Will read Peck’s paper shortly. Thanks!

Jack William Bell May 23, 2007 at 2:21

Note: Your trackback URL is failing! I’m doing it by hand instead…

Trackback: F = q(E + v * B) where F means “Hello Jupiter”

Centari Dreams has an interesting post on using planetary magnetic fields to accelerate spacecraft. How does this work? By leveraging something called Lorentz force…

Michael Thomas September 24, 2007 at 10:40

The researcher is thinking outside the box. Its better to advance an idea
that fails than to never try. Space is our only possibility with so many
unknowns we need to overcome atleast so some limited understanding.

Maybe if someone could ever solve the unified field theory we would
understand more.

ljk December 7, 2007 at 10:26

Enhancing magnetic sail launches using Light weight high volume magnet production

In theory, it is possible for a magnetic sail to launch directly from the surface of a planet near one of its magnetic poles, repelling itself from the planet’s magnetic field. However, this requires the magnetic sail to be maintained in its “unstable” orientation. A launch from Earth requires superconductors with 80 times the current density of the best known high-temperature superconductors.

Other magnetic launching systems tend to use stronger magnets and shorter launch systems.

Earth’s magnetic field is about 60 microtesla at the poles.

Compared to the skyhook, which is just barely possible with even the theoretical best material properties, a tower 100 km high is easy. Flawless diamond, with a compressive strength of 50 GPa, does not even need a taper at all for a 100 km tower; a 100-km column of diamond weighs 3.5 billion newtons per square meter, but can support 50 billion. Even commercially available polycrystalline synthetic diamond with advertised strengths of 5 GPa would work. Of course in practice columns would be tapered so as not to waste material; and the base of the tower would be broadened to account for transverse forces, such as the jet stream. Only the bottom 15 km (i.e. 15%) of the tower lies in the troposphere and would have to be built taking weather into account.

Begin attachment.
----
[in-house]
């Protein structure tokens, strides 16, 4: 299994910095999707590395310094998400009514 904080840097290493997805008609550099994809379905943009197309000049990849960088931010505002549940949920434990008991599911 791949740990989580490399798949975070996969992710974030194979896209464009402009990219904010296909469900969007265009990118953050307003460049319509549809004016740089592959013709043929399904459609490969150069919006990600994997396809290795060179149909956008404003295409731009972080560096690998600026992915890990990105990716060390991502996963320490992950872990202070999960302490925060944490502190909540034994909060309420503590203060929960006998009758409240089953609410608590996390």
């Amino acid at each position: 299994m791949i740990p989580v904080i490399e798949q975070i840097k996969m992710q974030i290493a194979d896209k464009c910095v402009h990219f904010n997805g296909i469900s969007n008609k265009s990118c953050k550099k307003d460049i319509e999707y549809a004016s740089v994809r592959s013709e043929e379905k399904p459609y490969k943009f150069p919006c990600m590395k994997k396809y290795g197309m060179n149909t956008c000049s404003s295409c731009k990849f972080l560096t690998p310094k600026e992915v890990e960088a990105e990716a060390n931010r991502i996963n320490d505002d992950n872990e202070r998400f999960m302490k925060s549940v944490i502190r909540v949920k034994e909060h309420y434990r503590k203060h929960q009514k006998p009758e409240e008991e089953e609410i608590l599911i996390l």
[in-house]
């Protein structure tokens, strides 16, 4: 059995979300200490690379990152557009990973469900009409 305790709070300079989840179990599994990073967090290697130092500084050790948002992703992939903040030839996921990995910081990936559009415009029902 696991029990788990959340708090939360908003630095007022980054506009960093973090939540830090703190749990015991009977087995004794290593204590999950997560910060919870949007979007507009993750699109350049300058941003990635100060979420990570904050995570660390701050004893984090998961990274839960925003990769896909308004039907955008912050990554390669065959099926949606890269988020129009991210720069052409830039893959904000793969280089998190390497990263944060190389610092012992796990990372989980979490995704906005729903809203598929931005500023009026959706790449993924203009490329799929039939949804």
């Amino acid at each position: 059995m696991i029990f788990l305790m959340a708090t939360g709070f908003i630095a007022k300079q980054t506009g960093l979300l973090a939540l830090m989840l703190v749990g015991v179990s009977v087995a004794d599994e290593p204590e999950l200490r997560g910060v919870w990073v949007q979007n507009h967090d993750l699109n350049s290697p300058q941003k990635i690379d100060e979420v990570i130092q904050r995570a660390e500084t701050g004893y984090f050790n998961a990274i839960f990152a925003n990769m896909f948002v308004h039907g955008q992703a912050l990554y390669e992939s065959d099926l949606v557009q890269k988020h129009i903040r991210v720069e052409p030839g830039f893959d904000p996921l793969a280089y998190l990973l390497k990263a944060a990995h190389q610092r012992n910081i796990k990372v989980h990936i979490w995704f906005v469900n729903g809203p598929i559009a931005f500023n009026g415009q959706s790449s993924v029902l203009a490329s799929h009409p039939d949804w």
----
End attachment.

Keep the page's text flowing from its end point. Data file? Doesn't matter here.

Full article here:

http://advancednano.blogspot.com/2007/12/enhancing-magnetic-sail-launches-using.html

ljk May 23, 2008 at 15:07

Experimental Study of a Lorentz Actuated Orbit

Authors: William R. Gorman, James D. Brownridge, Mason Peck

(Submitted on 21 May 2008)

Abstract: This experimental study investigates a new technique to keep a satellite in orbit utilizing electrodynamics. The technique consists of establishing a charge on a satellite such that the body’s motion through a planetary magnetic field induces acceleration via the Lorentz force.

In order to find the relationship between capacitance and power required to balance incident plasma current, various objects were tested in high vacuum, plasma, and Xenon gas to determine their ability to hold charge. Radioactive material (Am-241) and pyroelectric crystals were tested as a candidate power source for charging the objects. Microscopic arcing was observed at voltages as low as -300 V. This arcing caused solder to explode off of the object. Insulating the object allowed the charge to remain on the object longer, while in the plasma, and also eliminated the arcing. However, this insulation does not allow a net charge to reside on the surface of the spacecraft.

Comments: 4 pages, 3 figures, work from thesis

Subjects: Plasma Physics (physics.plasm-ph)

Cite as: arXiv:0805.3332v1 [physics.plasm-ph]

Submission history

From: William Gorman [view email]

[v1] Wed, 21 May 2008 19:24:15 GMT (171kb)

http://arxiv.org/abs/0805.3332